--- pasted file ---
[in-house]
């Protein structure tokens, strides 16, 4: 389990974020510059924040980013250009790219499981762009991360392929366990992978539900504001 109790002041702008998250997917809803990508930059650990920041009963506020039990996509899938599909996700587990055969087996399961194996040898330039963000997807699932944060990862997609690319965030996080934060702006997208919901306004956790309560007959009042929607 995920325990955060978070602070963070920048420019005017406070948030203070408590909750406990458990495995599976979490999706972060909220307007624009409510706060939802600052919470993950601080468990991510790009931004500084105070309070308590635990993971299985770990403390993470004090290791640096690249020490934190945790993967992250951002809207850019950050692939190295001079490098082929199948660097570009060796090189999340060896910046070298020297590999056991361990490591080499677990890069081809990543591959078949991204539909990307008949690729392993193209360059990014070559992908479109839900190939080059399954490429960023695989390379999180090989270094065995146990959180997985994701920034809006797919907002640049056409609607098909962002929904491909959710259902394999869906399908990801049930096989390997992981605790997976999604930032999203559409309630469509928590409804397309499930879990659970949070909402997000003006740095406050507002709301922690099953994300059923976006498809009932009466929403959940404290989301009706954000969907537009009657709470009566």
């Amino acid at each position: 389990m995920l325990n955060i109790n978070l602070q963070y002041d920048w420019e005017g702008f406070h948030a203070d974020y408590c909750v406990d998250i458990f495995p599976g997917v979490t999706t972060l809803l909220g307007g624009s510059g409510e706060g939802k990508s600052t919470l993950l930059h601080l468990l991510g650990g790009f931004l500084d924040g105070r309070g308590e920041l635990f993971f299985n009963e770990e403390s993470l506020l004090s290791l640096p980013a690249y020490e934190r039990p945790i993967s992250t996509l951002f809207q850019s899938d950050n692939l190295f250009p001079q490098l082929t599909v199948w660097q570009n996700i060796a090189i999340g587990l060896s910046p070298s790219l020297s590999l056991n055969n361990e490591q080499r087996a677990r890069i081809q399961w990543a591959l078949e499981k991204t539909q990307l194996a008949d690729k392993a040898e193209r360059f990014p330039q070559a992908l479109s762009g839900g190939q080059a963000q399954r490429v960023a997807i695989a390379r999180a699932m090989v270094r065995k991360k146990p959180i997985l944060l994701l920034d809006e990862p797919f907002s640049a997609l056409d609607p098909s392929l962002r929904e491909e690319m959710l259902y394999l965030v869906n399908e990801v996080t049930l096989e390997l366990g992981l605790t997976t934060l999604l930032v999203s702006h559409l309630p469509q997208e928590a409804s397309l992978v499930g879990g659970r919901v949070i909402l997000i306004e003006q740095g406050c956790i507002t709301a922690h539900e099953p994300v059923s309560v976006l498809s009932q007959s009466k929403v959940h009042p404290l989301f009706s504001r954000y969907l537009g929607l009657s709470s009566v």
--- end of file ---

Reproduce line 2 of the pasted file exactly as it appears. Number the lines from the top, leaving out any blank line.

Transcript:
């Protein structure tokens, strides 16, 4: 389990974020510059924040980013250009790219499981762009991360392929366990992978539900504001 109790002041702008998250997917809803990508930059650990920041009963506020039990996509899938599909996700587990055969087996399961194996040898330039963000997807699932944060990862997609690319965030996080934060702006997208919901306004956790309560007959009042929607 995920325990955060978070602070963070920048420019005017406070948030203070408590909750406990458990495995599976979490999706972060909220307007624009409510706060939802600052919470993950601080468990991510790009931004500084105070309070308590635990993971299985770990403390993470004090290791640096690249020490934190945790993967992250951002809207850019950050692939190295001079490098082929199948660097570009060796090189999340060896910046070298020297590999056991361990490591080499677990890069081809990543591959078949991204539909990307008949690729392993193209360059990014070559992908479109839900190939080059399954490429960023695989390379999180090989270094065995146990959180997985994701920034809006797919907002640049056409609607098909962002929904491909959710259902394999869906399908990801049930096989390997992981605790997976999604930032999203559409309630469509928590409804397309499930879990659970949070909402997000003006740095406050507002709301922690099953994300059923976006498809009932009466929403959940404290989301009706954000969907537009009657709470009566």